By Olivia Hakan
Solar cells are not a new invention; the technology has been around for decades. However, even though most people know what solar cells are and what they do, many cannot explain how they work. Simply put, a solar cell is a device that converts light into electricity. Some materials have the ability to absorb photons of light and release electrons which are then captured and turned into an electric current that can then be used as electricity (Knier). Solar cells are typically made of a positive and negative electrode, with a semiconducting material in between. This semiconductor is made of positive (p) and negative (n) type materials. When light hits the cell, electrons are displaced from the p-type portion of the semiconductor creating a positively charged, “hole,” an electron pair, called an exciton. This exciton diffuses towards the n-type portion of the material and the charges separate. This forms an electric current between the electrodes which is used as energy and can be stored or used to power things (Knier).
With the capabilities we have today, scientists are finally able to expand on the longstanding potential of solar technology. There have been many developments in this rapidly developing field, but one of the most exciting possibilities is using see-through solar cells as windows in buildings. Though most solar cell materials give windows a red-brown tint, Richard Lunt’s research group in Michigan has created a solar cell that absorbs exclusively ultraviolet and infrared light, leaving the window completely clear (Service, 2018). These transparent solar cells are made from organic molecules called perovskites. Solar cells are typically silicon-based because of their high efficiency of up to 25%; the theoretical efficiency limit for a solar cell is 33.7%.
However, organic molecules are becoming more widely used due to their low price, easy synthesis, and moldability. And, with the increased research in this area, the efficiencies of organic-based solar cells are quickly closing in on those of silicon. Lunt’s group currently has reported the synthesis of transparent UV and IR absorbing solar cells with efficiencies of 5%. Though this is quite low in terms of typically manufactured solar cells, the group says that they have the potential for efficiencies of up to 20%, which would almost match market values (Service, 2018).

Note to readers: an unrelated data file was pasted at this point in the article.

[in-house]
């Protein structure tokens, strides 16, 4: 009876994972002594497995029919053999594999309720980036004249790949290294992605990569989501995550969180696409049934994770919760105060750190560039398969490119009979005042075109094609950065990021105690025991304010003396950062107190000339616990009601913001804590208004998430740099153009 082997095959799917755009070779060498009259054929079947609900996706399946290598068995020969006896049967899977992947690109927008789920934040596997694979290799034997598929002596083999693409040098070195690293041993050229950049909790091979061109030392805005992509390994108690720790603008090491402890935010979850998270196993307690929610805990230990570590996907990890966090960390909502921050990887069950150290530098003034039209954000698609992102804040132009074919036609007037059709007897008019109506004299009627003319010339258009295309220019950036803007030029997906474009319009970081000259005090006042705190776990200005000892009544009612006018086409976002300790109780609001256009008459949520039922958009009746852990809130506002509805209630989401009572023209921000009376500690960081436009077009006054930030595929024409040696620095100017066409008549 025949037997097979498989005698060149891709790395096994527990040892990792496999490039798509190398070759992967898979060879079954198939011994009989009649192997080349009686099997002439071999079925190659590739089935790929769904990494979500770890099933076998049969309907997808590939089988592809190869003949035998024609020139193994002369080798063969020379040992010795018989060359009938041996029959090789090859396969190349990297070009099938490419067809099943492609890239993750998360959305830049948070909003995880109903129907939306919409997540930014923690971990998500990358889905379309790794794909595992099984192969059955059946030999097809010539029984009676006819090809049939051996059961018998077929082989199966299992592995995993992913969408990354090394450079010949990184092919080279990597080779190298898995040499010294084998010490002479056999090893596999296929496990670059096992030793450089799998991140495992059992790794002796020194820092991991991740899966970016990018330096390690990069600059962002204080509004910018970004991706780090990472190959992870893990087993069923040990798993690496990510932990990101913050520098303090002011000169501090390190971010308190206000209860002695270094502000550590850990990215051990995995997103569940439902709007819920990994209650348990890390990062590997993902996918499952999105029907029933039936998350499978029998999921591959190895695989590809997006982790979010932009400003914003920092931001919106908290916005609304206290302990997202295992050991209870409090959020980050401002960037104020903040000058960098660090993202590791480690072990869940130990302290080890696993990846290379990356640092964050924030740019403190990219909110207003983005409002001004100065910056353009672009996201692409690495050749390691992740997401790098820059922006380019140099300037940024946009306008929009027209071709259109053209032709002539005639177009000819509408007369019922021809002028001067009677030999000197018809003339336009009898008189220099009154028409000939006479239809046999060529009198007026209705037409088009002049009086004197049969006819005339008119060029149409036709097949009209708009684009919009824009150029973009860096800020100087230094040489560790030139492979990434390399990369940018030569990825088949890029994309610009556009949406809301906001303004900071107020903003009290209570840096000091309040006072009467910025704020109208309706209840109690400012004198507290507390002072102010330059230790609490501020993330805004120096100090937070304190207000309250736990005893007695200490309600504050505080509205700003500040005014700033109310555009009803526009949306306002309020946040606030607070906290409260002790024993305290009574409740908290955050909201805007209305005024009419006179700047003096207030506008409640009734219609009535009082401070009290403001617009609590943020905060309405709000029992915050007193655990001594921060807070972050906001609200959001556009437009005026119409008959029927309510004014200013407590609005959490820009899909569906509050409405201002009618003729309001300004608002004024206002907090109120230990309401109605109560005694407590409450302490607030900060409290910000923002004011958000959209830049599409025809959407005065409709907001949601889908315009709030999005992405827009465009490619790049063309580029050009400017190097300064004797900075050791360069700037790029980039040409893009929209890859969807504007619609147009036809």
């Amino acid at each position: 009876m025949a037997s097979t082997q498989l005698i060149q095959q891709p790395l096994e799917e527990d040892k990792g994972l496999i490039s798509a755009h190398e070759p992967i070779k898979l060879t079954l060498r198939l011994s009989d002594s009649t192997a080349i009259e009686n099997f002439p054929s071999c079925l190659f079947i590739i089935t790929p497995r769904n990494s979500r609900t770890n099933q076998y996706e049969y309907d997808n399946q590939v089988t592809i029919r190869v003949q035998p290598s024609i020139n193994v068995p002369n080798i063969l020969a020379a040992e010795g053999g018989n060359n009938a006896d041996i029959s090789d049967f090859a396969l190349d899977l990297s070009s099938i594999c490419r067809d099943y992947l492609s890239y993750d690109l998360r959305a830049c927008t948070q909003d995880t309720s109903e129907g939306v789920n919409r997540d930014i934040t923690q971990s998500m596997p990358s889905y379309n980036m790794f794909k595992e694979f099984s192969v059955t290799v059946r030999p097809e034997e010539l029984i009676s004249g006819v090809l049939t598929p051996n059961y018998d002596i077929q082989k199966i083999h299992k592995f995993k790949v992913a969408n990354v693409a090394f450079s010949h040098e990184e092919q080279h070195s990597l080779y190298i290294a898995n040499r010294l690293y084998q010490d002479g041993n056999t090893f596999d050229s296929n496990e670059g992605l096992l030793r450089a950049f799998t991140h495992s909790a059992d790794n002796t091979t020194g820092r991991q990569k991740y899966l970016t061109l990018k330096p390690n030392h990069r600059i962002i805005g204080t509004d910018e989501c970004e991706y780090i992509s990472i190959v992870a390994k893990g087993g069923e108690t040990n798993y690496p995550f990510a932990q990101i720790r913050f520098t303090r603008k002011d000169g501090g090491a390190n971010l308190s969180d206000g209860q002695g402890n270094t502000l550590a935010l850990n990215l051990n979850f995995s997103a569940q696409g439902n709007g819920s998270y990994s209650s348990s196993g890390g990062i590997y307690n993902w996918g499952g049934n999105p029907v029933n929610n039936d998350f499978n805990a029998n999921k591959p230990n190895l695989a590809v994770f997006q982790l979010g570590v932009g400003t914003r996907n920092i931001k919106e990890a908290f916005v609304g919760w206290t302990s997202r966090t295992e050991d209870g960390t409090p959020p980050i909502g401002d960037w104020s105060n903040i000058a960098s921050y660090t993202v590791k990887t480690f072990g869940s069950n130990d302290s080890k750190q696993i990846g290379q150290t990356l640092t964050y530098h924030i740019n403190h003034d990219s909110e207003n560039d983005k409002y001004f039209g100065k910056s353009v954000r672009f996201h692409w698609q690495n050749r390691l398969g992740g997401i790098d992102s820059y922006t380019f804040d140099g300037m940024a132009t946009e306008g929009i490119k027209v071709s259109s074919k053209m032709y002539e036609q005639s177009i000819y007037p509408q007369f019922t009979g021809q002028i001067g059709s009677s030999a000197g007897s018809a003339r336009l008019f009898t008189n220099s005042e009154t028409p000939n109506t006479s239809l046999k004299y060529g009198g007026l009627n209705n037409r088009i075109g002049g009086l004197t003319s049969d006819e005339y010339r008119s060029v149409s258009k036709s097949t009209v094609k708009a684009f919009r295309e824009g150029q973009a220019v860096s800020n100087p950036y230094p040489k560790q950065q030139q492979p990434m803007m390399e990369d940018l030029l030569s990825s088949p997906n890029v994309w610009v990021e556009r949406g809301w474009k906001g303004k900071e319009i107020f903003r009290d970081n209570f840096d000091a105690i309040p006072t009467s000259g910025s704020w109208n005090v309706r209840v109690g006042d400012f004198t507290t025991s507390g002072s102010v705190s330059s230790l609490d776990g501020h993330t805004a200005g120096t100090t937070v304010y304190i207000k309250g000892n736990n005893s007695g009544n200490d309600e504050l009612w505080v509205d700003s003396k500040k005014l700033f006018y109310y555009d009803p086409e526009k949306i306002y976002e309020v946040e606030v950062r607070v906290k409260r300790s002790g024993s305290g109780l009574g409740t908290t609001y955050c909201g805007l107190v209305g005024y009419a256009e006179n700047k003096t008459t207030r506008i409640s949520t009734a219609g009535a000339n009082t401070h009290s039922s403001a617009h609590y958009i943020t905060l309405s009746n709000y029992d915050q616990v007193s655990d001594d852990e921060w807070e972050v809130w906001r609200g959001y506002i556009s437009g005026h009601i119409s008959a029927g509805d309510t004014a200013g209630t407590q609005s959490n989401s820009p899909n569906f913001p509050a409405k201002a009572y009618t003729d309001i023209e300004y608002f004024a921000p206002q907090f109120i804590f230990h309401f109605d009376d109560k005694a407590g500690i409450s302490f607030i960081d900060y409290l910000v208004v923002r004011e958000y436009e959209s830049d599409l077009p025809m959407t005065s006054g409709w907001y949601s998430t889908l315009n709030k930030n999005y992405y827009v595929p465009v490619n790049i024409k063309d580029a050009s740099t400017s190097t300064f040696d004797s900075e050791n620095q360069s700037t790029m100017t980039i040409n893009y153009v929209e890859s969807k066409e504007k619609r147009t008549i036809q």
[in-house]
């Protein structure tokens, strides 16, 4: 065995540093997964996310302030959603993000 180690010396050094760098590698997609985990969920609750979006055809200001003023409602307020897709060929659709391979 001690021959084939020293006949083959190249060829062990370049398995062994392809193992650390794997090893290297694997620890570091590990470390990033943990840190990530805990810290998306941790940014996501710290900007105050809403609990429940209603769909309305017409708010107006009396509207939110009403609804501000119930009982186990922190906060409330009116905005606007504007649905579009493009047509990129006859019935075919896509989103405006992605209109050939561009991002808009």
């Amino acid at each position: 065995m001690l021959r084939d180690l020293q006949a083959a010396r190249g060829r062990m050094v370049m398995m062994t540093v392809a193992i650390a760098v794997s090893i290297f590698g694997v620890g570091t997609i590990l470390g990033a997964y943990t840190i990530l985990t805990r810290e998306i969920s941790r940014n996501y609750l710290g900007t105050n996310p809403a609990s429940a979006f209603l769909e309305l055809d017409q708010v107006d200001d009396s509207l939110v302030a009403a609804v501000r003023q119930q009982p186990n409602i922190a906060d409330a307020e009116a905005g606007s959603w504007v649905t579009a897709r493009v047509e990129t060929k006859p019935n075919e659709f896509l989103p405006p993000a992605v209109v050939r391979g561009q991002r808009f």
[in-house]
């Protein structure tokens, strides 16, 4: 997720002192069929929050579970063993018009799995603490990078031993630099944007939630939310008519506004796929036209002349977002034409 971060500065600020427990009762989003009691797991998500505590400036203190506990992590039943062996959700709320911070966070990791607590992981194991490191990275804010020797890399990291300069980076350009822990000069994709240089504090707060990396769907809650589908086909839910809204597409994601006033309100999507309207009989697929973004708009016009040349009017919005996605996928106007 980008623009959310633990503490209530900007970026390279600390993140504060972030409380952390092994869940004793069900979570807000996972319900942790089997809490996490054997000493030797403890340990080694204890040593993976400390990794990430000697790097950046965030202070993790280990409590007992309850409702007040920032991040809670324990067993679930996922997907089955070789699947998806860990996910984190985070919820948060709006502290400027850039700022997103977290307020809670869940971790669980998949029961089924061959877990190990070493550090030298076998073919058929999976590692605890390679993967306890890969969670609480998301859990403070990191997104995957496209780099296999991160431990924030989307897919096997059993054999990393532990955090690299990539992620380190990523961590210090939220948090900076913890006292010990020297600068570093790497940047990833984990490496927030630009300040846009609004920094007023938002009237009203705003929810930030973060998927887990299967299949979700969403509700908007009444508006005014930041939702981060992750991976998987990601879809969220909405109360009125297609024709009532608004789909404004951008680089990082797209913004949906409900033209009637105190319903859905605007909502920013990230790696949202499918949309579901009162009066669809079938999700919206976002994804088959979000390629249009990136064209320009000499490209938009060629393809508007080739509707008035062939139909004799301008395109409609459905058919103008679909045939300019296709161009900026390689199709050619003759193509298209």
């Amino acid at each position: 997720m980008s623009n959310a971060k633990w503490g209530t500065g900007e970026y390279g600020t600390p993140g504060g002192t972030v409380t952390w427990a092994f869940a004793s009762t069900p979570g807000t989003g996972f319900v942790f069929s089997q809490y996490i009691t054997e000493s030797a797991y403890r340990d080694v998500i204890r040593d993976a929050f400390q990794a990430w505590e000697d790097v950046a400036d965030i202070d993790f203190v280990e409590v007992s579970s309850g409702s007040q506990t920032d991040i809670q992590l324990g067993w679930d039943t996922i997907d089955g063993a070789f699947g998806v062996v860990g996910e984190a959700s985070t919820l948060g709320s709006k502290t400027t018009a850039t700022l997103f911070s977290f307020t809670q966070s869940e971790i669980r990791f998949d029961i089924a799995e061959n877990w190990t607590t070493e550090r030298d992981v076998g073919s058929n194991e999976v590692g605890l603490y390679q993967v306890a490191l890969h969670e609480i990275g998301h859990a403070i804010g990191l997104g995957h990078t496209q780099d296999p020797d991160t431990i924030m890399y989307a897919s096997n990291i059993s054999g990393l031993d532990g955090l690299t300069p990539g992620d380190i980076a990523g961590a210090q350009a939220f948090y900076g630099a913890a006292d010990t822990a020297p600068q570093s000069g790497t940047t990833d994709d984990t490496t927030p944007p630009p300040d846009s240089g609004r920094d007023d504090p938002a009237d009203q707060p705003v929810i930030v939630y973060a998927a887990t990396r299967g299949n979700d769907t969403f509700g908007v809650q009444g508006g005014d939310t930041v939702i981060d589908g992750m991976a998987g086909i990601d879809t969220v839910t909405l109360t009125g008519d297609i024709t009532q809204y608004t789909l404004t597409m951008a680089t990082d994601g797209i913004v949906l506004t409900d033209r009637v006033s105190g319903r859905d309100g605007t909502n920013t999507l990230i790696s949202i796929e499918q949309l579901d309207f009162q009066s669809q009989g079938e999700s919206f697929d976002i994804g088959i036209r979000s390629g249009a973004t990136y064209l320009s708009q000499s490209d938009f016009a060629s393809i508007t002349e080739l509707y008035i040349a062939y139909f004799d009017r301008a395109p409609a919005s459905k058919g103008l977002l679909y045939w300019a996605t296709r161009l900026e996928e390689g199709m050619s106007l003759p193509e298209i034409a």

Transparent solar cells have the potential for application in a multitude of places. However, the location with the most significant impact would by far be in construction. There are between 5 and 7 million billion square meters of glass window surface in the US and Buildings account for 75% of electricity use, and 40% globally (Henion). Using transparent solar cells in windows would allow them to reduce their energy consumption dramatically. Even at just single-digit efficiency, if widely used, this would be a revolutionary product. With 5% efficiency, using solar cell windows, buildings could power their air lighting and air conditioning renewably and in-house (Service, 2018). At 20%, there may even be excess to donate to the rest of the grid. With the ever-increasing threat of climate change many things need to be done to minimize damage and help protect our people. Making the switch to renewable energy is one of the most promising ways to begin doing this, and why not utilize the space we have already built on to help us achieve this.
Henion, A. (n.d.). Transparent Solar Technology 'Wave of the Future'. Retrieved from https://research.msu.edu/transparent-solar-technology-wave-of-the-future/
Knier, G. (n.d.). How do Photovoltaics Work? Retrieved from https://science.nasa.gov/science-news/science-at-nasa/2002/solarcells
Lunt, R., Bulovic V. (2011). Transparent, near-infrared organic photovoltaic solar cells for window and energy-scavenging applications. Appl. Phys. Lett. 98, 113305. doi: https://doi.org/10.1063/1.3567516
Service, R. F. (2018). See-through solar cells could power offices. Science,360 (6396), 1386-1386. doi:10.1126/science.360.6396.1386